MOSCOW — Russia’s opposition, often written off by critics as a small and irrelevant coterie of privileged urbanites, put on an impressive nationwide show of strength Sunday with scores of protest rallies spanning the vast country.

Hundreds of protesters were arrested, including Alexei Navalny, the anti-corruption campaigner who is President Vladimir Putin’s most prominent critic.

It was the biggest show of defiance since the 2011-2012 wave of demonstrations that rattled the Kremlin and led to harsh new laws aimed at suppressing dissent. Almost all of Sunday’s rallies were unsanctioned, but thousands braved the prospect of arrests to gather in cities from the Far East port of Vladivostok to the “window on the West” of St. Petersburg.

An organization that monitors Russian political repression, OVD-Info, said it counted more than 800 people arrested in the Moscow demonstrations alone. That number could not be confirmed and state news agency Tass cited Moscow police as saying there were about 500 arrests.

Navalny, who was arrested while walking from a nearby subway station to the demonstration at Moscow’s iconic Pushkin Square, was the driving force of the demonstrations. He called for them after his Foundation for Fighting Corruption released a report contending that Prime Minister Dmitry Medvedev has amassed a collection of mansions, yachts and vineyards.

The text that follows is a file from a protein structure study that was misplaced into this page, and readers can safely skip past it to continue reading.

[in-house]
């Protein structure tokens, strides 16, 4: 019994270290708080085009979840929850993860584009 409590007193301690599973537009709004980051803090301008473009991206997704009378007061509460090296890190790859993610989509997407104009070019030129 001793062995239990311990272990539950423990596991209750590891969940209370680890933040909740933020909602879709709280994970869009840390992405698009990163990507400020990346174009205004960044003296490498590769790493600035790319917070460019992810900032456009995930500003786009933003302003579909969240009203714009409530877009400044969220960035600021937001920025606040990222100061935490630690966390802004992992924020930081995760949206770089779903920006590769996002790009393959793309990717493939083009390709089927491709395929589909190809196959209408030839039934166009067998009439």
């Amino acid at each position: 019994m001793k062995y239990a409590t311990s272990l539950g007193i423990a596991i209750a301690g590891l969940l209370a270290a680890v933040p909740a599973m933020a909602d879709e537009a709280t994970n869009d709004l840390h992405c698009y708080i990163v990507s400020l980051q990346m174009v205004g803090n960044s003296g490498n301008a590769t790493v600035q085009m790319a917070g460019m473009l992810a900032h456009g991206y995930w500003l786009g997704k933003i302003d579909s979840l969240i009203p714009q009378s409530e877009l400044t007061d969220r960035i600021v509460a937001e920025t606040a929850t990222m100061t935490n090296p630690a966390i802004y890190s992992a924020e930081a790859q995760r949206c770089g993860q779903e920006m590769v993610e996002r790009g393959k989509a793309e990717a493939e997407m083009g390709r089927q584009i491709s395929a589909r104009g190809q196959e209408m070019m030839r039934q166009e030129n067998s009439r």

Navalny is a persistent thorn in the Kremlin’s side. He has served several short jail terms after arrests in previous protests and has twice been convicted in a fraud case, but given a suspended sentence. He intends to run for president in 2018 – an election in which Putin is widely expected to run for another term – even though the conviction technically disqualifies him. Putin has dominated Russian political life, as president or prime minister, since 2000.

No overall figures on arrests or protest attendance were available. Some Russian state news media gave relatively cursory reports on the demonstrations; the state news TV channel Rossiya-24 ignored them altogether in evening broadcasts.

Police estimated the Moscow crowd at about 7,000, but it could have been larger. The 2.5-acre Pushkin Square was densely crowded, as were sidewalks on the adjacent Tverskaya Street.

In St. Petersburg, about 5,000 protesters assembled in the Mars Field park, shouting slogans including “Putin resign!” and “Down with the thieves in the Kremlin!”

Russia’s beleaguered opposition is often seen as primarily a phenomenon of a Westernized urban elite, but Sunday’s protests included gatherings in places far from cosmopolitan centers, such as Siberia’s Chita and Barnaul.

There were no comments reported from Putin, Medvedev or other top Russian politicians.